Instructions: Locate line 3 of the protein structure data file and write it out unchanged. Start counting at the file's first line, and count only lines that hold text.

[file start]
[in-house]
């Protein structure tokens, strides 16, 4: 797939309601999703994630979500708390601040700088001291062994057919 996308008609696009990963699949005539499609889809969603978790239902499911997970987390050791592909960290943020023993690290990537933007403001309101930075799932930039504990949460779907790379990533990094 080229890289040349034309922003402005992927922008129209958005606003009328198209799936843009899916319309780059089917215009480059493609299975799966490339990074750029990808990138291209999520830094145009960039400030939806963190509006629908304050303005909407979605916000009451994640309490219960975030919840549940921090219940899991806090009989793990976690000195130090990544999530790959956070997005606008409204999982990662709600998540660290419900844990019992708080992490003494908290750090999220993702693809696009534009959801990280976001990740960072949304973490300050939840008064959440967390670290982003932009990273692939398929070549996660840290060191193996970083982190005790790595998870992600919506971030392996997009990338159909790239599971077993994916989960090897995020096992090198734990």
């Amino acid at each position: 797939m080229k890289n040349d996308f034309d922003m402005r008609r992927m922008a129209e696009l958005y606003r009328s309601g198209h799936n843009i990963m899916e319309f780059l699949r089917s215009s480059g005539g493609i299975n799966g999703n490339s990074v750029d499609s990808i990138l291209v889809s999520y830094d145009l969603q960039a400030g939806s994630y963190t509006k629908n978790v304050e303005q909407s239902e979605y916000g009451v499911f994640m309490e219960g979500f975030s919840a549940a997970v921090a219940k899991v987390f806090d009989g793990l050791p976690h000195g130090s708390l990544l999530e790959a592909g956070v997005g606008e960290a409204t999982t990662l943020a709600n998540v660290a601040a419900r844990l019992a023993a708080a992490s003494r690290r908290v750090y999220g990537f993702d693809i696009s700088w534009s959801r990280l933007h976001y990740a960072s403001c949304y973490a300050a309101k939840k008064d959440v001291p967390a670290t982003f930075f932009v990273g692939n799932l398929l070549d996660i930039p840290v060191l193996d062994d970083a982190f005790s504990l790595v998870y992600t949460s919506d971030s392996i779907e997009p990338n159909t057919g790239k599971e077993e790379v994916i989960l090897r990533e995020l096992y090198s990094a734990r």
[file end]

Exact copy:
């Amino acid at each position: 797939m080229k890289n040349d996308f034309d922003m402005r008609r992927m922008a129209e696009l958005y606003r009328s309601g198209h799936n843009i990963m899916e319309f780059l699949r089917s215009s480059g005539g493609i299975n799966g999703n490339s990074v750029d499609s990808i990138l291209v889809s999520y830094d145009l969603q960039a400030g939806s994630y963190t509006k629908n978790v304050e303005q909407s239902e979605y916000g009451v499911f994640m309490e219960g979500f975030s919840a549940a997970v921090a219940k899991v987390f806090d009989g793990l050791p976690h000195g130090s708390l990544l999530e790959a592909g956070v997005g606008e960290a409204t999982t990662l943020a709600n998540v660290a601040a419900r844990l019992a023993a708080a992490s003494r690290r908290v750090y999220g990537f993702d693809i696009s700088w534009s959801r990280l933007h976001y990740a960072s403001c949304y973490a300050a309101k939840k008064d959440v001291p967390a670290t982003f930075f932009v990273g692939n799932l398929l070549d996660i930039p840290v060191l193996d062994d970083a982190f005790s504990l790595v998870y992600t949460s919506d971030s392996i779907e997009p990338n159909t057919g790239k599971e077993e790379v994916i989960l090897r990533e995020l096992y090198s990094a734990r």